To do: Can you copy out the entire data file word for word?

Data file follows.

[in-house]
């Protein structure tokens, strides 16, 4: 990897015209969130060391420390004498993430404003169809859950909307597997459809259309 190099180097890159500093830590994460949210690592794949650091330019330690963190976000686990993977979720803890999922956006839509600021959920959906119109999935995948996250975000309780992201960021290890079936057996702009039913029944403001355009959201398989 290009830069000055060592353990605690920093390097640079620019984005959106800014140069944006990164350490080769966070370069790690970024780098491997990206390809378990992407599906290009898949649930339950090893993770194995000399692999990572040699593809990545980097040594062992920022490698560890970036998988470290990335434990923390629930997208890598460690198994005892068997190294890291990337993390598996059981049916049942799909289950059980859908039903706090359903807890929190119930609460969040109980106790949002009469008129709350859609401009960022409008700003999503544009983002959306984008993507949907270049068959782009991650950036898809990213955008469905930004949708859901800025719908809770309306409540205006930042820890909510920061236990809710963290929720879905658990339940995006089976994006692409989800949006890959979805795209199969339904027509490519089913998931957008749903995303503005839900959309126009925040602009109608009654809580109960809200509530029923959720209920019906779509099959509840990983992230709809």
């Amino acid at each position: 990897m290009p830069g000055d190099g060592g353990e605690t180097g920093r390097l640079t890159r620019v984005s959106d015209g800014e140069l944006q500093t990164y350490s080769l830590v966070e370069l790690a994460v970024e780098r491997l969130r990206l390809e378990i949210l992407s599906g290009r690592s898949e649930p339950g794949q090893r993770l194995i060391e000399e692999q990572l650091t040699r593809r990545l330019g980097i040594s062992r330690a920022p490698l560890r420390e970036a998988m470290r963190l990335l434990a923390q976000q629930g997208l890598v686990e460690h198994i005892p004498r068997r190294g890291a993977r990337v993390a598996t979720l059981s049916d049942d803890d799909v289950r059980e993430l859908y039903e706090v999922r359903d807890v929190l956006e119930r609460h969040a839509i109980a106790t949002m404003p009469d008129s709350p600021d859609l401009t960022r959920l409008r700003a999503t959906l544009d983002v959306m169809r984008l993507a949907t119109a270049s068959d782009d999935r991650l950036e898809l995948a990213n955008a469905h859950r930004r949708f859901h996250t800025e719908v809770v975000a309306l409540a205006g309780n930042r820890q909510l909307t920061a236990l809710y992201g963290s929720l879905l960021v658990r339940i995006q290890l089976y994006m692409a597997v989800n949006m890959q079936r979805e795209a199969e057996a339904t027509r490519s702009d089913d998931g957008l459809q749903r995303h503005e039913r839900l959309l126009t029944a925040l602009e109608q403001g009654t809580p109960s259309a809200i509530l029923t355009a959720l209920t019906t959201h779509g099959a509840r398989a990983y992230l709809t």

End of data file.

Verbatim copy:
[in-house]
């Protein structure tokens, strides 16, 4: 990897015209969130060391420390004498993430404003169809859950909307597997459809259309 190099180097890159500093830590994460949210690592794949650091330019330690963190976000686990993977979720803890999922956006839509600021959920959906119109999935995948996250975000309780992201960021290890079936057996702009039913029944403001355009959201398989 290009830069000055060592353990605690920093390097640079620019984005959106800014140069944006990164350490080769966070370069790690970024780098491997990206390809378990992407599906290009898949649930339950090893993770194995000399692999990572040699593809990545980097040594062992920022490698560890970036998988470290990335434990923390629930997208890598460690198994005892068997190294890291990337993390598996059981049916049942799909289950059980859908039903706090359903807890929190119930609460969040109980106790949002009469008129709350859609401009960022409008700003999503544009983002959306984008993507949907270049068959782009991650950036898809990213955008469905930004949708859901800025719908809770309306409540205006930042820890909510920061236990809710963290929720879905658990339940995006089976994006692409989800949006890959979805795209199969339904027509490519089913998931957008749903995303503005839900959309126009925040602009109608009654809580109960809200509530029923959720209920019906779509099959509840990983992230709809």
């Amino acid at each position: 990897m290009p830069g000055d190099g060592g353990e605690t180097g920093r390097l640079t890159r620019v984005s959106d015209g800014e140069l944006q500093t990164y350490s080769l830590v966070e370069l790690a994460v970024e780098r491997l969130r990206l390809e378990i949210l992407s599906g290009r690592s898949e649930p339950g794949q090893r993770l194995i060391e000399e692999q990572l650091t040699r593809r990545l330019g980097i040594s062992r330690a920022p490698l560890r420390e970036a998988m470290r963190l990335l434990a923390q976000q629930g997208l890598v686990e460690h198994i005892p004498r068997r190294g890291a993977r990337v993390a598996t979720l059981s049916d049942d803890d799909v289950r059980e993430l859908y039903e706090v999922r359903d807890v929190l956006e119930r609460h969040a839509i109980a106790t949002m404003p009469d008129s709350p600021d859609l401009t960022r959920l409008r700003a999503t959906l544009d983002v959306m169809r984008l993507a949907t119109a270049s068959d782009d999935r991650l950036e898809l995948a990213n955008a469905h859950r930004r949708f859901h996250t800025e719908v809770v975000a309306l409540a205006g309780n930042r820890q909510l909307t920061a236990l809710y992201g963290s929720l879905l960021v658990r339940i995006q290890l089976y994006m692409a597997v989800n949006m890959q079936r979805e795209a199969e057996a339904t027509r490519s702009d089913d998931g957008l459809q749903r995303h503005e039913r839900l959309l126009t029944a925040l602009e109608q403001g009654t809580p109960s259309a809200i509530l029923t355009a959720l209920t019906t959201h779509g099959a509840r398989a990983y992230l709809t």